{' '} {' '}
Limited time offer
SAVE % on your upgrade.

Page 1

B RANC H NEW S F EATU RE ARTICLE TECHNICAL FOCUS Q L D WAT E R                                                        

lucinda 2016

Hon jackie trad mp

NQ Branch Conference On delivering the State hosted by Hinchinbrook p.48 Infrastructure Plan p.10

for supervisors

heavy metal fix

Check out our updated Supervisor’s Handbook p.42

Fit for purpose design led to award winning water p.14





ENGINEERING FOR PUBLIC WORKS                                


ENGINEERING FOR PUBLIC WORKS                                  


ENGINEERING FOR PUBLIC WORKS | JUNE 2016                                  



»» PRESIDENT’S REPORT ....................P6

Welcome to the second issue of IPWEAQ’s quarterly e-journal, Engineering for Public Works (EPW). Our first issue achieved almost 1,000 reads and over 20,000 digital impressions and we’re expecting these statistics to grow exponentially with each issue.

»» CEO’S REPORT ...............................p8 »» MEET THE TEAM ............................P9 »» SEQ PRESIDENT REPORT.................P18 »» CQ PRESIDENT REPORT ..................P30 »» MEMBER PROFILE..........................P34 »» SWQ PRESIDENT REPORT ...............P36 »» NQ PRESIDENT REPORT ..................p48

»»TECHNICAL FOCUS »» supervisor’s handbook: updated and ready to roll out................p42 »» IPWEAQ Technical Products Director, Ross Guppy, outlines the changes to the updated Supervisor’s Handbook

»» dwayne honoured with churchill fellowship..................................p44 »» Dwayne Honor, Manager of Design for Bundaberg Regional Council is the proud recipient of the Churchill Fellowship for his work with extreme storm surge.

A lot has happened since our last issue: we’ve held two branch conferences in Noosa and Emerald, we launched the Public Works Technical Subscription (PWTS), updated the Supervisor’s Handbook, created a new look for all marketing material and welcomed two new team members: Craig Moss and Erin Knudsen. Learn more about Craig and Erin and the rest of the IPWEAQ team on page 9 and the QWD team on page 13. The theme for this issue is Connecting Queensland: with roads, bridges, technology, connecting people and connecting communities. We have a number of excellent articles on the range of issues facing our leaders with infrastructure planning across the state and federally. Our feature article is from the Hon Jackie Trad MP on the recently launched State Infrastructure Plan (SIP). We hope you enjoy the second issue of Engineering for Public Works and we again invite feedback by completing the online form on our website. Happy reading! Sharon Wright Editor, EPW Director, Marketing and Events Sharon.Wright@ipweaq.com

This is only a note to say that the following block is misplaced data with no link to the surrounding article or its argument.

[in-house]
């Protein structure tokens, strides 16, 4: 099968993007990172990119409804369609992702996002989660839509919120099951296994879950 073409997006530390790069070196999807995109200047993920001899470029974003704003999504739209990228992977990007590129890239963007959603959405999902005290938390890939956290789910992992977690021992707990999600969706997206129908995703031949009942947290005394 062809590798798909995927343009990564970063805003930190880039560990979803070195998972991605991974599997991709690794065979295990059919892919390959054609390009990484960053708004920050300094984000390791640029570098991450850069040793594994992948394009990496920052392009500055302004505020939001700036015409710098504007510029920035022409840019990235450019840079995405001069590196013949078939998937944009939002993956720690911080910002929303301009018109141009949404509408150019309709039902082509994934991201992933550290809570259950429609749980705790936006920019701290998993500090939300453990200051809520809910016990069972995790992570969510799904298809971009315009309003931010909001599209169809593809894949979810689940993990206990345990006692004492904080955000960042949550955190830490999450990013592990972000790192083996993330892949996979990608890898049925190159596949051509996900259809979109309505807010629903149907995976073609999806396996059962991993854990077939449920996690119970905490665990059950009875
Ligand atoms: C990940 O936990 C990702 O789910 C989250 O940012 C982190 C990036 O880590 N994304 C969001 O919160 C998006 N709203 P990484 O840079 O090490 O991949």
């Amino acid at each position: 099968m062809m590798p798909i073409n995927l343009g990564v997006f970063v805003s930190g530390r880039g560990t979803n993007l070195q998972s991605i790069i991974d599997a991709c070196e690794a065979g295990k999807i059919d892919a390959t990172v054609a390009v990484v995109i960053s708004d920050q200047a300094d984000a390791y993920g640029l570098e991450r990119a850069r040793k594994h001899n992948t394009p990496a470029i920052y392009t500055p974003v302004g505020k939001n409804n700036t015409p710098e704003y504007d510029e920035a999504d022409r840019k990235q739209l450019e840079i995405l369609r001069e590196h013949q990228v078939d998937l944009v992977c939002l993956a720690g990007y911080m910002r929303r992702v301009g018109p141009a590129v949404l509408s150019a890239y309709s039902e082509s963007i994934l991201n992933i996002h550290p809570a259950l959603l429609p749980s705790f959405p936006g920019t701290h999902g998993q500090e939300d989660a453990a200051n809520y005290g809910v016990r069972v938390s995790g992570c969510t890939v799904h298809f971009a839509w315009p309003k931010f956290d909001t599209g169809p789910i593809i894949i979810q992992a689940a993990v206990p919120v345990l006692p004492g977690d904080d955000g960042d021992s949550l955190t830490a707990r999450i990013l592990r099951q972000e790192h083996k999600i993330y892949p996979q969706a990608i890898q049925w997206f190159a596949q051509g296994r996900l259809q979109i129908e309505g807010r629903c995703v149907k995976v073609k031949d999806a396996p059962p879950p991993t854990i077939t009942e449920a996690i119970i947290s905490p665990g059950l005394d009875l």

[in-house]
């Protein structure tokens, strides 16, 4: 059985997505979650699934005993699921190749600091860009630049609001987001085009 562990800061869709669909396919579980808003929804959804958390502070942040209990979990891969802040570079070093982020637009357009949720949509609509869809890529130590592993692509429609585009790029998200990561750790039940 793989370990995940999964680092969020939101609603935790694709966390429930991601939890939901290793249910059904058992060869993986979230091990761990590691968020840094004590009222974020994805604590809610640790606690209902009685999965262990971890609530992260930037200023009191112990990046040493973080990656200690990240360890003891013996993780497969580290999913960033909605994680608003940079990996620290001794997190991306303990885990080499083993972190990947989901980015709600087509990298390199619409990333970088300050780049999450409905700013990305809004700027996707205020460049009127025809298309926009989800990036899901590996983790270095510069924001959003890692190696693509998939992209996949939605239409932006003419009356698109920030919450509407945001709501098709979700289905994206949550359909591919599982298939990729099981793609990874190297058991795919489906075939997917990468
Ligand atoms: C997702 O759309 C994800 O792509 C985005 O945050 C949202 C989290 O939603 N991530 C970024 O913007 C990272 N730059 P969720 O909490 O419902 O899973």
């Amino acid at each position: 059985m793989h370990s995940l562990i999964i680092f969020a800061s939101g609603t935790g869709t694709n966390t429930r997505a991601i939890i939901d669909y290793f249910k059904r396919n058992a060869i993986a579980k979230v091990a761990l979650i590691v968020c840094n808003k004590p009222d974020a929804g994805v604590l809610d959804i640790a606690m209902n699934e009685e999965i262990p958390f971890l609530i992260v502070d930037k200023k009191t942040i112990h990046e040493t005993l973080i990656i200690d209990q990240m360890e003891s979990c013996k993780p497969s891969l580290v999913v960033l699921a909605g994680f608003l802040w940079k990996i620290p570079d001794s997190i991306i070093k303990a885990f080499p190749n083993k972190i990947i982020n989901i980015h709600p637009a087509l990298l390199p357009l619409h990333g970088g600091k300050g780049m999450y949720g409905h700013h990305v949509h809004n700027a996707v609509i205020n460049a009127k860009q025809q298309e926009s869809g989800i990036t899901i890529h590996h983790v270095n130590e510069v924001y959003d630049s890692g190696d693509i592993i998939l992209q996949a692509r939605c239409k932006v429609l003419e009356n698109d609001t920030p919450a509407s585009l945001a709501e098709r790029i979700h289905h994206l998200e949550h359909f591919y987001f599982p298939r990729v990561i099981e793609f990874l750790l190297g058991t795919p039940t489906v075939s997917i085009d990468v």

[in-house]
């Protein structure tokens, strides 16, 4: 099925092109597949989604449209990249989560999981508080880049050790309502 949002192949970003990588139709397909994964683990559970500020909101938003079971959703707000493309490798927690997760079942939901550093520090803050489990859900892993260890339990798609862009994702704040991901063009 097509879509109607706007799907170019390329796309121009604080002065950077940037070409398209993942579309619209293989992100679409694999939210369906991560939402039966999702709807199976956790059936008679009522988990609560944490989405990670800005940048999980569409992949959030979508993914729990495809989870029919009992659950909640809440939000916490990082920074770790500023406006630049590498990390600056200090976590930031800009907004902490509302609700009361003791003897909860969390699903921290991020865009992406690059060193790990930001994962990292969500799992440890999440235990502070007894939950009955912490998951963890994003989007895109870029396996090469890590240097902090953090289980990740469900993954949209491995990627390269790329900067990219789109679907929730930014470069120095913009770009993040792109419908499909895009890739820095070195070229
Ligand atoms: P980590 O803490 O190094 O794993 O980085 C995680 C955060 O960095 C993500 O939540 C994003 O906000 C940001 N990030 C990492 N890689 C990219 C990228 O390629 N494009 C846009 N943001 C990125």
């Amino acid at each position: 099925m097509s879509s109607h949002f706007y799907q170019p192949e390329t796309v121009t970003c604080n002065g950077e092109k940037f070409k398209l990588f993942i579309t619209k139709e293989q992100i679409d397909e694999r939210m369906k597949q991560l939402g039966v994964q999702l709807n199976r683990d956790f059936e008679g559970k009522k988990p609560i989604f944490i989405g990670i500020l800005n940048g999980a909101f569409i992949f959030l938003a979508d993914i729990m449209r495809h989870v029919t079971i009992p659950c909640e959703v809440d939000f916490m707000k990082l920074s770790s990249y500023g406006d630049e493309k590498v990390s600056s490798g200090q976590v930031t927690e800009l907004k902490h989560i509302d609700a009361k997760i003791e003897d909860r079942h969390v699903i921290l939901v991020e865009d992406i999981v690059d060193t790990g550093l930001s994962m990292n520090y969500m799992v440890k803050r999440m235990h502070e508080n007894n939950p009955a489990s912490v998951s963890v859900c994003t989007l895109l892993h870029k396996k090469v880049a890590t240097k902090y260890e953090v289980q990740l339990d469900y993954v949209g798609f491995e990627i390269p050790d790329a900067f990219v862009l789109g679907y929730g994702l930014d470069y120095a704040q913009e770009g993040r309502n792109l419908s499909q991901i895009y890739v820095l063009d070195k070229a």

»»FEATURE ARTICLES »» delivering on plan ..........................p10 »» The Hon Jackie Trad MP, explains Labor’s strategy to deliver the new $500million State Infrastructure Plan.

»» blank sheet council........................p20


Renew Now

»» lgaq’s plan for federal funding....p26

Your annual IPWEAQ membership subscription is due by 1 July 2016. Pay before 30 June to claim as a tax deduction this financial year. If your employer is an IPWEAQ Supporter you will receive 10% discount on your annual subscription.

»» cairns’ path to sustainability.......p50

IPWEAQ members receive preferential rates for attendance at conferences, professional development, branch events, RPEQ assessments, publications, technical products.

»» Brett de Chastel, CEO Noosa Council shares his experiences of setting up a new council from scratch post-deamalgamation. »» LGAQ CEO, Greg Hallam, sets out what he believes the next Federal government should be focussing on to bring Queensland’s infrastructure into the 21st century.

»» Cairns Regional Council’s award winning Redlynch Connection Path blazes a trail toward sustainability.

»» chain of responsibility...................p54 »» McCullough and Robertson explain the amendments to the new Environmental Protection Chain of Responsibility laws.

»» steel compliance scheme................p56 »» Dr Peter Key, National Technical Development Manager, Australian Steel Institute explains the benefits of the new National Structural Steelwork Compliance Scheme.

»»QLDWATER NEWS »» QLD WATER CEO’s REPORT ..................P12 »» meet the team............... ..................P13 »» heavy metal fix...............................p14 »» Desire Gralton, Communications Manager qldwater, explains how two regional towns overcame high Manganese levels to produce award winning water.

Membership fees annual

$270 plus GST

under 35 members

$160 plus GST

Use your post nominals MIPWEAQ (Member) FIPWEAQ (Fellow)

Renew online at www.ipweaq.com/membership Enquiries Carlie Sargent Director | Member Services +61 7 3632 6801 carlie.sargent@ipweaq.com

»»upcoming events »» state conference ..................P36 »» NQ branch conference...........p50


president’s Report It has been a busy few months since my last report to you.

perhaps change the way you say it until the recipient understands.